A Whole Understanding
Michael Pearson '06
Pitzer strongly emphasizes the importance of interdisciplinary studies. One of our educational objectives states, “By integrating the perspectives of several disciplines, students gain an understanding of the powers and limits of each field and of the kind of contribution each can make; students learn how to understand phenomena as a complex whole.” It seems impractical to limit your thought, research, and education to a single discipline. Professor Dana Ward has certainly made it impossible for me to talk about politics without thinking about psychology, and vice versa. He has taught me the importance of thinking about the connectedness of the academic world.
Many people say that before you can fully understand a particular issue you need to hear both sides. I used to be one of those people. Now that I am a Pitzer senior, I understand that this idea is outdated. There is inevitably more than two ways to look at an issue. Professor Ward, both as a teacher and as an adviser, has been instrumental to my understanding of this.
To truly “understand phenomena as a complex whole” you must look at it from different disciplines. For instance, you cannot sufficiently look at the struggle of indigenous people around the world from only a Political Studies perspective; you would need to look at the anthropological, historical, psychological and other effects as well. Seeing how different fields’ perspectives pertain to a single issue will prove to you how interconnected the academic world really is. The more I think about interdisciplinary studies, the more I realize that everything is related, which makes terms like Political Studies or psychology seem like just that: terms. I think people realize the importance of interdisciplinary studies, and the focus in the future of academia will be similar to what Pitzer proposes. Now, this may be too bold to say with complete confidence, but it does have some merit. At least it did in my personal case.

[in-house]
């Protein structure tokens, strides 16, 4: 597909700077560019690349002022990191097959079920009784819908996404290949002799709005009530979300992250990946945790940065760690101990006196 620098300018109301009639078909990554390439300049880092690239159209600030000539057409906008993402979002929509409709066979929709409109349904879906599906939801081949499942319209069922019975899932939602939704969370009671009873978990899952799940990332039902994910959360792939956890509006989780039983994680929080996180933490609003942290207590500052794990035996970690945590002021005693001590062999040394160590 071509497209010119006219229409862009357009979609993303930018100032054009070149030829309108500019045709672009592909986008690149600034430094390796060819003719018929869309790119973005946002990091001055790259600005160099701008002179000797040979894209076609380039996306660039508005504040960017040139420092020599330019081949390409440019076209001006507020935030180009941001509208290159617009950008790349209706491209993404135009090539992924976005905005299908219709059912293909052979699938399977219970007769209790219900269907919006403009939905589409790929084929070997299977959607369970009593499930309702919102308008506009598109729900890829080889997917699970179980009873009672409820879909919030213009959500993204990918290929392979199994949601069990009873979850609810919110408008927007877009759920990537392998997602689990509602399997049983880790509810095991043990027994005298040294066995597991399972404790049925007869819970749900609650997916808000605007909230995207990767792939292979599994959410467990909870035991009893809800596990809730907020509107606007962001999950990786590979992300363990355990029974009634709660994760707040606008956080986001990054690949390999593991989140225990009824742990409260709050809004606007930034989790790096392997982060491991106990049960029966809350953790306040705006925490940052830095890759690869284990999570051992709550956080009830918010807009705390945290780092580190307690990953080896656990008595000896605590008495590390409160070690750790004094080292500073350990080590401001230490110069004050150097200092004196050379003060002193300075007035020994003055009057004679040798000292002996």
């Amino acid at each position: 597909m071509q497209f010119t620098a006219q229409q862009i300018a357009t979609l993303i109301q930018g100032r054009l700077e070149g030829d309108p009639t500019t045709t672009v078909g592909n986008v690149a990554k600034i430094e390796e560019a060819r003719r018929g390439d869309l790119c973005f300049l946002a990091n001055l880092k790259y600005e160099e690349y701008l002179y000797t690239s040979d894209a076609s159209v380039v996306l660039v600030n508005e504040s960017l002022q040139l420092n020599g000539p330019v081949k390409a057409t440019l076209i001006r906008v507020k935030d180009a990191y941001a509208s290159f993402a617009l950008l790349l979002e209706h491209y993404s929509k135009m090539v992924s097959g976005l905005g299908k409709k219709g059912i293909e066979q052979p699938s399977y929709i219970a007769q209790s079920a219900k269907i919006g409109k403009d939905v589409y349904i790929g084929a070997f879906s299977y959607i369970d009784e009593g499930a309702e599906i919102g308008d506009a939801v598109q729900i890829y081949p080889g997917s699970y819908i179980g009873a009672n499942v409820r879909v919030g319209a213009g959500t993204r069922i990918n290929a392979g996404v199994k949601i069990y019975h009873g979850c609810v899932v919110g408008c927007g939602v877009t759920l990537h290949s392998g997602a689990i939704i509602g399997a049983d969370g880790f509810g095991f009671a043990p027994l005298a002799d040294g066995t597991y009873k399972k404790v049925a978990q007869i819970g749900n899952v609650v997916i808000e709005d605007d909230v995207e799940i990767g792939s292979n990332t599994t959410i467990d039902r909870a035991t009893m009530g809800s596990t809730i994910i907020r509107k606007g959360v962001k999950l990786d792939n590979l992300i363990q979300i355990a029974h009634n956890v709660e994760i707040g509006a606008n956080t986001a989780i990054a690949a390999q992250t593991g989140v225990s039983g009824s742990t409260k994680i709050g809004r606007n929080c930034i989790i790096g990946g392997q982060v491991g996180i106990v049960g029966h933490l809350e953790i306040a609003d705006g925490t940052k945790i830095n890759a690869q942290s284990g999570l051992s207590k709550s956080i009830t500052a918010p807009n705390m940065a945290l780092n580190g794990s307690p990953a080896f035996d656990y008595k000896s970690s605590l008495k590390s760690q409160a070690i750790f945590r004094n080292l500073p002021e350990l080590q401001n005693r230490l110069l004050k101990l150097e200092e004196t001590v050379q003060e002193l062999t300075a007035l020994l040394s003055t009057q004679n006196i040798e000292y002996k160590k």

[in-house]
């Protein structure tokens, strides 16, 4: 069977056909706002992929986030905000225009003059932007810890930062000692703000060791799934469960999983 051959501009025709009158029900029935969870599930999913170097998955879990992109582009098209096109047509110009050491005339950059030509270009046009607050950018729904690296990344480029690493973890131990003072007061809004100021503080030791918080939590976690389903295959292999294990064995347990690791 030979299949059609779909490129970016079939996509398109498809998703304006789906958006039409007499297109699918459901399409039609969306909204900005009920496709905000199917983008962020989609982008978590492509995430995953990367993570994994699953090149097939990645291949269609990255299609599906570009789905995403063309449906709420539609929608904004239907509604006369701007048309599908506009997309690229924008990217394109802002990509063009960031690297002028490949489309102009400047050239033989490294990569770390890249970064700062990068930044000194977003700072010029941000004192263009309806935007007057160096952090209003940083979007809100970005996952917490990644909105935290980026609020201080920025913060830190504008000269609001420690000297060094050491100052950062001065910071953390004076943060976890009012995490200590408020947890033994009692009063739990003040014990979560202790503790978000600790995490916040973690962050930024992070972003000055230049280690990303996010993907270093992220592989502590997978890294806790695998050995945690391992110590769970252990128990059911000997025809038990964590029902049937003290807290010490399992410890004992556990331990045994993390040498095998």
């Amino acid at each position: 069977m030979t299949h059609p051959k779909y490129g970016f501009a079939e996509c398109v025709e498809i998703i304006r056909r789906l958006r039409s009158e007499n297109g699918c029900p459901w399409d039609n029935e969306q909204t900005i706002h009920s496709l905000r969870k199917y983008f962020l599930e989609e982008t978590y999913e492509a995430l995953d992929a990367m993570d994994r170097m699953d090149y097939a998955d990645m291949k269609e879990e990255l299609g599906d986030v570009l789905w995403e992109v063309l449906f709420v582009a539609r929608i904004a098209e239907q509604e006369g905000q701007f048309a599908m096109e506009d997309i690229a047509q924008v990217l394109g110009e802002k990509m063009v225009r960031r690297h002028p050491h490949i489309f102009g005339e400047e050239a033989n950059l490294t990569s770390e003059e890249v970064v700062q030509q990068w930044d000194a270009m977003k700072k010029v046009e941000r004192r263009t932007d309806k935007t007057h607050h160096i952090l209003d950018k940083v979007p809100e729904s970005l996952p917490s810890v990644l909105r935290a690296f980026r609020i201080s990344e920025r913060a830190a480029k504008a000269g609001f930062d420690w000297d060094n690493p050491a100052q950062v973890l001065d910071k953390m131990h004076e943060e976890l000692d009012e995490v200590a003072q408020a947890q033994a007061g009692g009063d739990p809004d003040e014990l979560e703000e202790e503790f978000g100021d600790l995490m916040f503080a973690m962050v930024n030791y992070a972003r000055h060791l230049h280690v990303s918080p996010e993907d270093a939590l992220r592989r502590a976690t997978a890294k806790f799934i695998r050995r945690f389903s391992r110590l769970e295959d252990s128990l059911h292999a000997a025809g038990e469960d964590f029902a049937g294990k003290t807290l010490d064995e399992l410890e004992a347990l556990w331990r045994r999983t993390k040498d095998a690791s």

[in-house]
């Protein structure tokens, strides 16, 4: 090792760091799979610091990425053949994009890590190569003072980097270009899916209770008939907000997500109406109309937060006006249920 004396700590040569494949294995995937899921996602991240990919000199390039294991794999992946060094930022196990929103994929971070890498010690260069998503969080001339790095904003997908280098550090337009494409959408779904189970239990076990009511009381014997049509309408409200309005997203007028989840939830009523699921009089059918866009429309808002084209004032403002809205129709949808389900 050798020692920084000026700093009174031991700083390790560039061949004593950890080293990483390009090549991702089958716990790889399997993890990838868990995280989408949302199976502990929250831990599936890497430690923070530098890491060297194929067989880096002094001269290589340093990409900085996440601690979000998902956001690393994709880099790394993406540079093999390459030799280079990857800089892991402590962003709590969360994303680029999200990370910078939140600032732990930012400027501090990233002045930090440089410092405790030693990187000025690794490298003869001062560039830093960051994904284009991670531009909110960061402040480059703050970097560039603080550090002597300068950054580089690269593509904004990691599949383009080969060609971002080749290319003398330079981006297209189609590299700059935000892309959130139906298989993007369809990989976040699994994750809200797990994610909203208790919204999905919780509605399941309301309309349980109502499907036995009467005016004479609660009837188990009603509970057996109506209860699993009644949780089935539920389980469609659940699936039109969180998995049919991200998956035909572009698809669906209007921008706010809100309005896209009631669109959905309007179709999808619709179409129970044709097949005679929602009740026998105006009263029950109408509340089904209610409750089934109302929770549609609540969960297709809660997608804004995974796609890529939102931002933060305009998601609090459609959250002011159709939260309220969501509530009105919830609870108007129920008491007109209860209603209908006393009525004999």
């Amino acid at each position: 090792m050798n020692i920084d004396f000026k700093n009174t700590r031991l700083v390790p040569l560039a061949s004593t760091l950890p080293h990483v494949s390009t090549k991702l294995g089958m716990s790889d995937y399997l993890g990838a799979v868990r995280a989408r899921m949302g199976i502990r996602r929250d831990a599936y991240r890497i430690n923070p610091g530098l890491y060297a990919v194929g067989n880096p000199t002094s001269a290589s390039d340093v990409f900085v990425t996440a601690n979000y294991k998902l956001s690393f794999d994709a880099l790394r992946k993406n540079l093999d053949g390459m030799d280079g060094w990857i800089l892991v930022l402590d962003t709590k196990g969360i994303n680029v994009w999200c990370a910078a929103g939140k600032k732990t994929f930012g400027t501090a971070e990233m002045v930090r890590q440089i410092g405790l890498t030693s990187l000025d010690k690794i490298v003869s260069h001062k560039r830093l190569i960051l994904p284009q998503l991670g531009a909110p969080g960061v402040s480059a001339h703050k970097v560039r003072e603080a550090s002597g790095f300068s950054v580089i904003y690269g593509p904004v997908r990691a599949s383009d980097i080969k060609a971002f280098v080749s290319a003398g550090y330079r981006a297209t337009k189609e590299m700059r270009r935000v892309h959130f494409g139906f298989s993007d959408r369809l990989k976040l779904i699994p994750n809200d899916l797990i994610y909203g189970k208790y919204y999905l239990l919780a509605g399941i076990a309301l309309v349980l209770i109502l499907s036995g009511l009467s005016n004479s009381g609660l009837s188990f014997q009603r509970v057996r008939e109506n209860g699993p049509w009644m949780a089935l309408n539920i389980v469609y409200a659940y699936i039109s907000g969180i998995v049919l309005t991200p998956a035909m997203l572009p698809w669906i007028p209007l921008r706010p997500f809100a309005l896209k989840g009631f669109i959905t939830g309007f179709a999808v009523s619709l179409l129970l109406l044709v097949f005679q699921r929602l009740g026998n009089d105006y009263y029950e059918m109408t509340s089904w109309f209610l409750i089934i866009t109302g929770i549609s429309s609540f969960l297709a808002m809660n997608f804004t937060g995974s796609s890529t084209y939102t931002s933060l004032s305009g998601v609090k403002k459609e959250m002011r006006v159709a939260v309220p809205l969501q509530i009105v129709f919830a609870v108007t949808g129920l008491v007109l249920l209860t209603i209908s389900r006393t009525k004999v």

Just like so many other Pitzer students, when I came here as a first-year I had no idea what I wanted my academic focus to be. I came from a high school that had no electives; my entire curriculum and course load was chosen for me. As you might imagine, coming to Pitzer was a big shock; I felt like I was drowning in options. I wanted to take every class in the catalogue, or at least get the full “sample platter:” a little anthropology here, some Environmental Studies there, oh, and throw in a Media Studies course or two. Of course, I changed my mind about my major four times before finally settling on what I thought was going to be my final decision: a double major in Political Studies and psychology. Then Professor Ward started talking about creating a special major in Political Psychology. He realized that a more interdisciplinary approach would be better for me, because I was always talking about how politics and psychology affected each other. Eventually I filled out my last major declaration form (hopefully).
I have been working on my political psychology thesis with Professor Ward for a semester now. I formulated the idea in his political psychology class. One of my assignments was to come up with a political psychology research design. To do this you have to incorporate politics and psychology, thereby making it inherently interdisciplinary. I am doing research on the correlation between moral reasoning and indigenous rights advocacy. It has been fascinating to learn about the importance of interdisciplinary studies from Professor Ward; this is a lesson that I will definitely keep with me.